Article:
Lake Street Dive: Side Pony

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Lake Street Dive
Side Pony
(Nonesuch)
Rating: 3.5 out of 5 stars

Those who have followed Boston’s Lake Street Dive’s evolution through three previous full length releases (and a few EPs) have watched the outfit morph considerably over the years. From a soulful, heavily jazz imbued approach to their commercial breakthrough with 2014’s retro leaning Southern soul/pop/bluesy/Brit invasion infused Bad Self Portraits, this group embraces change and is confident in their talents and dedicated audience that they successfully pull off that balancing act. It also helps that Lake Street boasts three terrific songwriters and in singer Rachael Price, a magnetic frontwoman blessed with a powerhouse voice—similar to the force of Susan Tedeschi mixed with Bonnie Raitt’s gutsy soulfulness– capable of blowing the roof off any room.

The concept of pairing the collective with Dave Cobb, currently one of roots music’s hottest producers (Jason Isbell, Sturgill Simpson, Chris Stapleton and many others) seems to be a match made in Americana heaven. However, the results may surprise even Cobb’s staunchest followers.

He dials back the clock to the 70s, so much so that at times Side Pony sounds like a compilation from various years during that fertile decade. That’s never truer than on the Bee Gees’ Saturday Night Fever stylings of “Call Off Your Dogs” complete with knowingly cheesy backing singers, disco drums and swirling strings. If it wasn’t for Price’s singing on “Can’t Stop,” the tune could be mistaken for an outtake from any of the Gibb brothers’ mid-70s titles. Elsewhere, LSD and Cobb shift into Beatles Abbey Road territory on the tough yet soulful “Close to Me” and revert back to vibrant Rascals R&B pop for the funky “Hell Yeah.” The time machine also touches on Dusty Springfield/Etta James influenced ballads on a tender “So Long” and heads to Memphis and Hi studios for the mid-tempo gospel groover “How Good it Feels.” The pop-rock of “Spectacular Failure” with its brisk trumpet and crisp drums also sounds beamed in from 70s AM radio. Then there’s the California sunshine sashay of the sassy and somewhat sultry if inscrutable lyrics of the title track.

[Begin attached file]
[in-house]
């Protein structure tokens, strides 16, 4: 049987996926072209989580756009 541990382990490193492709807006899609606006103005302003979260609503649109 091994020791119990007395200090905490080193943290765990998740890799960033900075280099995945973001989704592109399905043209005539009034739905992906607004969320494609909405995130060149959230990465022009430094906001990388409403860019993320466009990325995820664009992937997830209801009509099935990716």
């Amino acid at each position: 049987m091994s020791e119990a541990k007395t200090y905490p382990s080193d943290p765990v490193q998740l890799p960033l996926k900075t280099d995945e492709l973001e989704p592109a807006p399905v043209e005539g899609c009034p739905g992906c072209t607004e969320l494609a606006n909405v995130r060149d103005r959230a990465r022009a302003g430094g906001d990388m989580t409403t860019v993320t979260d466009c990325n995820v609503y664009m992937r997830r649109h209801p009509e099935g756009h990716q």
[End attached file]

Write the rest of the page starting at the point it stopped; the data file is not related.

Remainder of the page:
Regardless of the style, each of these dozen selections has an impossibly catchy musical hook and/or chorus that either reminds you of another song, generally from an earlier era, or makes you think you have heard this one before. It may take a leap of faith, and it’s hard to imagine how convincingly Lake Street Dive can pull off this slick, immaculately produced studio album on stage, but once you let yourself go with the disc’s flow, it’s tough not be engaged by the sheer vivacity and likeability of a set that sounds like it was plucked out of a time capsule.